Later, Claus said that in the early morning, he had heard what he thought were two men arguing. We figure it was the cleaning guy, shouting and hollering when he discovered the situation. I’ll have you know from then on, I did not wait until the morning to clean up any bathroom area I created. Turns out there are these things called flashlights.
You don’t have to be devastated by the beauty a grand, famous, “so-amazing-you-will-freak-out” landscape. Your heart may not burst out of your chest at Observation Point X, you may not burst into song when you see a big wave. You may hate Grand Canyon. You might think it’s sort of monotonous. I’m not looking to defend a person who looks at the sea lions at Ano Nuevo and says, “Whatever. Can we go to Burger King?” I am looking to defend people who respect the Titans but feel guilty when they’re not devastated by the “raw, eternal power” of them.
There were times on the road trip when we’d be driving, leave a mountain pass and bam! some HD vista would open up before us. We’d stop mid-sentence and just gape. The basin before we got to Grand Canyon was like that for me. The rolling hills, the endless blue of the sky, the ghosts of all those buffalo… That swath of earth touched me so much — felt so familiar to me — I couldn’t stop crying. It was weird.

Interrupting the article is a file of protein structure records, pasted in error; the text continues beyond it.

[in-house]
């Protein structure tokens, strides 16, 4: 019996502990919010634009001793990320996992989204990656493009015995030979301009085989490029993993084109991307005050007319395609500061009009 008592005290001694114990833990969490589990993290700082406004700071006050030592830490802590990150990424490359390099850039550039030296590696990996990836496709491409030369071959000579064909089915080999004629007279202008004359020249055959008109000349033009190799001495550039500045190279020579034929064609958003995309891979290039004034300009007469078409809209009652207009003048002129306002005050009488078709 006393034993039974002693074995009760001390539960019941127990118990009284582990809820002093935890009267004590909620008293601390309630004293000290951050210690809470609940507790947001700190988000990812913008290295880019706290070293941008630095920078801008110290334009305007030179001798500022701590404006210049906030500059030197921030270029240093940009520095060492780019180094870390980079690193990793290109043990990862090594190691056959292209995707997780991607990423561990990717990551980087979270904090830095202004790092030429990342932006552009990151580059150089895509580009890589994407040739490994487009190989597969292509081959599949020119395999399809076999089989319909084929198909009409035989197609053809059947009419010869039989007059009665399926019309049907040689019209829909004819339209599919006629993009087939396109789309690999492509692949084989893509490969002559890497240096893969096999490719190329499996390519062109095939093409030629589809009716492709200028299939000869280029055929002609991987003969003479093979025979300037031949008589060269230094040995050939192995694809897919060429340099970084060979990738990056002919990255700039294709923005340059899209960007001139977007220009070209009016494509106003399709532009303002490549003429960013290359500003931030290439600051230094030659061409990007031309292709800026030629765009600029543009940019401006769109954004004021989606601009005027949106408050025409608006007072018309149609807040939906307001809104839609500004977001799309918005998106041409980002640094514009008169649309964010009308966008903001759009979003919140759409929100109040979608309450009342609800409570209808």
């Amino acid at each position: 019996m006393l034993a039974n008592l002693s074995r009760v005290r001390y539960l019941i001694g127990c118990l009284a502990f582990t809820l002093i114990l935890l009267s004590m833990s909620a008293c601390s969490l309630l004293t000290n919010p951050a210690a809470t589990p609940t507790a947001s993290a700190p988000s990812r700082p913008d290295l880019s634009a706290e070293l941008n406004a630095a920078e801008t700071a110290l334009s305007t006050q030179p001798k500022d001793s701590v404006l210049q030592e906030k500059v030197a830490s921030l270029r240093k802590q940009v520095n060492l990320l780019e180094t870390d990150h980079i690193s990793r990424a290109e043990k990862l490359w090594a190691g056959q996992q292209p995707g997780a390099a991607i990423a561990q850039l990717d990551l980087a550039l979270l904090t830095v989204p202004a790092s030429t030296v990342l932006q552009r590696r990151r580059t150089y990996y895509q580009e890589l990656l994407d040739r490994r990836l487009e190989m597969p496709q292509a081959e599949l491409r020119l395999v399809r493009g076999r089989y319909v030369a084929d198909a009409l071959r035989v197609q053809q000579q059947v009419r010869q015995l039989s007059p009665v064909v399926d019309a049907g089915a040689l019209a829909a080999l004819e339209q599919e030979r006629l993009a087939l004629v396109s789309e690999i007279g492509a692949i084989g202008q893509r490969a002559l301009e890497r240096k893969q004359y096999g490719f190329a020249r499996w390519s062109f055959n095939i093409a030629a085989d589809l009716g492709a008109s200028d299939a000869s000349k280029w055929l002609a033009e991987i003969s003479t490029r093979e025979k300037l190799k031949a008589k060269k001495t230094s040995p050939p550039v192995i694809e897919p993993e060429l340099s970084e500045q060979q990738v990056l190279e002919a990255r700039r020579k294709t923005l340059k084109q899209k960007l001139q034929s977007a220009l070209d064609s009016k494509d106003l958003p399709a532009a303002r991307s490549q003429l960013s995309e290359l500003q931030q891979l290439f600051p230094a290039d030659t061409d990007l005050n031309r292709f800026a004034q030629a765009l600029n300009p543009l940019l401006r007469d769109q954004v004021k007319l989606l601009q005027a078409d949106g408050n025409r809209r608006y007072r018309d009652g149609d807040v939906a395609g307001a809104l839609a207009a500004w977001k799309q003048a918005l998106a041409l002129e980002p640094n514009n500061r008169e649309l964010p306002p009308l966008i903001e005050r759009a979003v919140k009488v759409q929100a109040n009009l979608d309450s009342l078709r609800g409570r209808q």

But Yosemite? I don’t know. It was cool. But the camping, camaraderie, and cookstove, well, that was what was great about Yosemite for me. Yosemite is brushy pine trees and a lot of grey-white rock. Not my thing, really. The tour guides (we had three to choose from, all very useful) are full of words like “breathtaking” and “stunning” and “awe-inspiring,” but this is dangerous. One reads these things and hears about places that are “must-sees” and it creates great pressure to feel something when we get to Yosemite, or when we gaze out into Grand Canyon.
But you don’t have to be awe-inspired. You might be more inspired walking through your neighborhood at dusk on your way to the store for milk. The light might be just right, the nice lady who lives on the corner might wave from her porch. This can be more beautiful to you than a big mountain.
I say it because it took me a long time to learn that. I saw the Mona Lisa once and I just didn’t get it. I felt terrible, thought for sure there was something wrong with me. But I like so many paintings so much more, and it’s okay. I liked Zion way better than Grand Canyon. Anyhow, the unsolicited advice tonight is to not let People tell you what’s Beautiful. You decide. No pressure.